In Search of 'the Genuine Word of God'
Reception of the West-European Christian Hebraism in the Polish-Lithuanian Commonwealth in the Renaissance
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The Polish-Lithuanian Commonwealth familiarized itself with Christian Hebraism in the first half of the 16th century. “In Search of 'the Genuine Word of God'” sketches out the process in three chapters. The first one deals with the development of modern Hebrew studies in Western Europe, the second gives an account of the academic and religious level of Hebrew scholarship in the Commonwealth in the 16th century and at the beginning of the 17th century, and the third is devoted to Polish translations of the Hebrew Bible, which were the most significant consequences of the reception of the West-European Christian Hebraism in the Polish-Lithuanian Commonwealth in Renaissance.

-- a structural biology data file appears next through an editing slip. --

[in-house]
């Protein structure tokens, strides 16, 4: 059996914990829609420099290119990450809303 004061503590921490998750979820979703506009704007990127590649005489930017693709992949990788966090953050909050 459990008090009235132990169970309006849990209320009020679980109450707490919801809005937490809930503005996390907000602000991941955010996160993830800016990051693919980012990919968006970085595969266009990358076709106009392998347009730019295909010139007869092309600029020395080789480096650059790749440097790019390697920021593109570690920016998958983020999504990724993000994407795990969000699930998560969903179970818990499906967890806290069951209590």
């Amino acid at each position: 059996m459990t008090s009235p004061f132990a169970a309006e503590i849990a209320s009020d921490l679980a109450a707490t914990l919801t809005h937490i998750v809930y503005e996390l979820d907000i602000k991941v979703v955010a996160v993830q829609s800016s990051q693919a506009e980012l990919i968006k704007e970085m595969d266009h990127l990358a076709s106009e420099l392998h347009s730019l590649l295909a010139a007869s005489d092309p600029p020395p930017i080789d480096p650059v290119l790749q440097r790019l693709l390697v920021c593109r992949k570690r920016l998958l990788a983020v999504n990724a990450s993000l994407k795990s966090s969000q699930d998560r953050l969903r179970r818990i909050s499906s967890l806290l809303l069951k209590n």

Knowledge of Hebrew would be spread in the Polish-Lithuanian Commonwealth through personal contacts of magnates and church dignitaries with the Western European Hebrew experts, through Jewish converts teaching Semitic languages, through foreign studies at European universities and through books. Polish Christian Hebraism was not creative; local humanists and reformers who communicated with adherents of Judaism contributed but little to domestic Hebrew studies. Only scholarly trends occasioned by different Christian confessions come to our notice. Hebrew studies were undertaken within universities or religious movements. The purpose was practical: to have direct access to the original Hebrew Bible for the sake of theological disputes or to have proper translation tools for rendering the Scripture in Polish.
- Lutz Doering (Hg.),
- Andrew R. Krause (Hg.)
- Dionisio Candido (Hg.),
- Joshua Alfaro (Hg.),
- Kristin De Troyer (Hg.)
- Rick Bonnie (Hg.),
- Raimo Hakola (Hg.),
- Ulla Tervahauta (Hg.)